Reuters points out that by choosing to list on the NYSE rather than the Nasdaq, Alibaba gave up the possibility of being included in another well-tracked index: the Nasdaq 100.
Myth #2: Alibaba is like Amazon, eBay, and Google all rolled into one.
Reality: Alibaba isn't China's only Amazon, eBay or Google.
If you just read the headlines, you'd think that Alibaba is like the Borg — an intimidating collective that methodically goes from market to market devouring everything in its path. Yet the truth of the matter is that Alibaba, despite its size, faces stiff competition even in its home market.
Take the Google comparison. Alibaba is often described as the Google of China not because it runs a search engine, but because it leverages its consumer website for online advertising revenue.
But you know who else does that? Baidu.com , which is the Google of China because it runs the leading search engine and uses it as a source of online ad revenues. Baidu is a $75 billion company that trades on the Nasdaq and can be found in some of the leading U.S. growth stock funds, such as T. Rowe Price Blue Chip Growth.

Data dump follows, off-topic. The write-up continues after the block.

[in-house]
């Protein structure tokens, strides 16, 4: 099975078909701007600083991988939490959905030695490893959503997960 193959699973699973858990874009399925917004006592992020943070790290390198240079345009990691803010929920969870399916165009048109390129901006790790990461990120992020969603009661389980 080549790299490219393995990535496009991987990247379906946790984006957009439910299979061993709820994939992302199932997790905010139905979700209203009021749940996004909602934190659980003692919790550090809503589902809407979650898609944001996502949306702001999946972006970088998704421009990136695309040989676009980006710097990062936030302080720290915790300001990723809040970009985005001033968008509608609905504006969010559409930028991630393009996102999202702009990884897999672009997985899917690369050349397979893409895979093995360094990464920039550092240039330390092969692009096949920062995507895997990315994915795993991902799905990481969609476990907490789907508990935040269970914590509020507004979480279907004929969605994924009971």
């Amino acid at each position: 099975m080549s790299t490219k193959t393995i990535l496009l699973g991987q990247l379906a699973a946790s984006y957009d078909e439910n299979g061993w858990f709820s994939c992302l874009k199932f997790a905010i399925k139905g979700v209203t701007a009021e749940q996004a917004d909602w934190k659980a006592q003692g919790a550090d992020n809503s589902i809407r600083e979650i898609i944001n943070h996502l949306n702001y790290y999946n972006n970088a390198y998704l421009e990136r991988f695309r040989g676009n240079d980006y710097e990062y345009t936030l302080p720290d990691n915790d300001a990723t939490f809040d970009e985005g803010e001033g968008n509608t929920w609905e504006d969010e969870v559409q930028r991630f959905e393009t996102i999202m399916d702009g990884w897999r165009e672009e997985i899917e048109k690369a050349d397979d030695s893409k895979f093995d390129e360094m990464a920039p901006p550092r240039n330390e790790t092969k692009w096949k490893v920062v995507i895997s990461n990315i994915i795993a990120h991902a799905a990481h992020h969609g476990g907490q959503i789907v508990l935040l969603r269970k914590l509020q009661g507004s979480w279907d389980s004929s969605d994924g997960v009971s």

As for the Amazon comparisons, don't forget that there is already an Amazon of China, which is listed on the Nasdaq: It's called JD.com , a $40 billion company that went public in the U.S. earlier this year. JD.com is a retailer that sells directly to consumers, but it also runs an online marketplace where other sellers can find consumers — much like Amazon as well as Alibaba's Tmall.
Alibaba is actually closest in structure to eBay, as it runs a consumer-to-consumer online auction site in addition to an electronic payment service called Alipay that's a lot like eBay's Paypal.